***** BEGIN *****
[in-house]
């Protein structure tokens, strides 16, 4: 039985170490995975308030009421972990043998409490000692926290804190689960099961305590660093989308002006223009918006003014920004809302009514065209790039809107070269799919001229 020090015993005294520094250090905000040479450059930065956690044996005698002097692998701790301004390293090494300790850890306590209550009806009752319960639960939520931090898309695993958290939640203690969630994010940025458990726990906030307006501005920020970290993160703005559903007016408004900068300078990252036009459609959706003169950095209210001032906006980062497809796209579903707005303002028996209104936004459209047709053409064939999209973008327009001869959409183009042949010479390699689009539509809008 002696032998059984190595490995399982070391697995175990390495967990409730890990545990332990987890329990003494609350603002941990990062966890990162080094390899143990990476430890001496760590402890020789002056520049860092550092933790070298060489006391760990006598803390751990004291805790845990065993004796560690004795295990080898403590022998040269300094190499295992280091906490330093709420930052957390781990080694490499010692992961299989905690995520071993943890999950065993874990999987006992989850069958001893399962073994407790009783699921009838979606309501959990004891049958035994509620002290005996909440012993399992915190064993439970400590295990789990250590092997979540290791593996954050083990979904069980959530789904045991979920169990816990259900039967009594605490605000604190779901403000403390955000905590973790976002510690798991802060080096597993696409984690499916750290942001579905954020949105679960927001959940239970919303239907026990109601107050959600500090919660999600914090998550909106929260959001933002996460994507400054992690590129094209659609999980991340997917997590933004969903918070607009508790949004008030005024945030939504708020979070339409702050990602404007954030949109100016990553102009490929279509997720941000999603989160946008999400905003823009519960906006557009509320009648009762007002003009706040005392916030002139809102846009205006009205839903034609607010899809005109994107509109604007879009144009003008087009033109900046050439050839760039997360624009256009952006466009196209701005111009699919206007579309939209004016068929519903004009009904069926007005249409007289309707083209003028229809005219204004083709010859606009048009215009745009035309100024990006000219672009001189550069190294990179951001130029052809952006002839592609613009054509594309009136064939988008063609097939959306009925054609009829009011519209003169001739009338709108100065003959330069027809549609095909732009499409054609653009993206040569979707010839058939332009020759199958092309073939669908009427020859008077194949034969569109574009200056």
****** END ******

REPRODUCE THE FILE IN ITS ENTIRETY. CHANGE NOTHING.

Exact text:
[in-house]
């Protein structure tokens, strides 16, 4: 039985170490995975308030009421972990043998409490000692926290804190689960099961305590660093989308002006223009918006003014920004809302009514065209790039809107070269799919001229 020090015993005294520094250090905000040479450059930065956690044996005698002097692998701790301004390293090494300790850890306590209550009806009752319960639960939520931090898309695993958290939640203690969630994010940025458990726990906030307006501005920020970290993160703005559903007016408004900068300078990252036009459609959706003169950095209210001032906006980062497809796209579903707005303002028996209104936004459209047709053409064939999209973008327009001869959409183009042949010479390699689009539509809008 002696032998059984190595490995399982070391697995175990390495967990409730890990545990332990987890329990003494609350603002941990990062966890990162080094390899143990990476430890001496760590402890020789002056520049860092550092933790070298060489006391760990006598803390751990004291805790845990065993004796560690004795295990080898403590022998040269300094190499295992280091906490330093709420930052957390781990080694490499010692992961299989905690995520071993943890999950065993874990999987006992989850069958001893399962073994407790009783699921009838979606309501959990004891049958035994509620002290005996909440012993399992915190064993439970400590295990789990250590092997979540290791593996954050083990979904069980959530789904045991979920169990816990259900039967009594605490605000604190779901403000403390955000905590973790976002510690798991802060080096597993696409984690499916750290942001579905954020949105679960927001959940239970919303239907026990109601107050959600500090919660999600914090998550909106929260959001933002996460994507400054992690590129094209659609999980991340997917997590933004969903918070607009508790949004008030005024945030939504708020979070339409702050990602404007954030949109100016990553102009490929279509997720941000999603989160946008999400905003823009519960906006557009509320009648009762007002003009706040005392916030002139809102846009205006009205839903034609607010899809005109994107509109604007879009144009003008087009033109900046050439050839760039997360624009256009952006466009196209701005111009699919206007579309939209004016068929519903004009009904069926007005249409007289309707083209003028229809005219204004083709010859606009048009215009745009035309100024990006000219672009001189550069190294990179951001130029052809952006002839592609613009054509594309009136064939988008063609097939959306009925054609009829009011519209003169001739009338709108100065003959330069027809549609095909732009499409054609653009993206040569979707010839058939332009020759199958092309073939669908009427020859008077194949034969569109574009200056």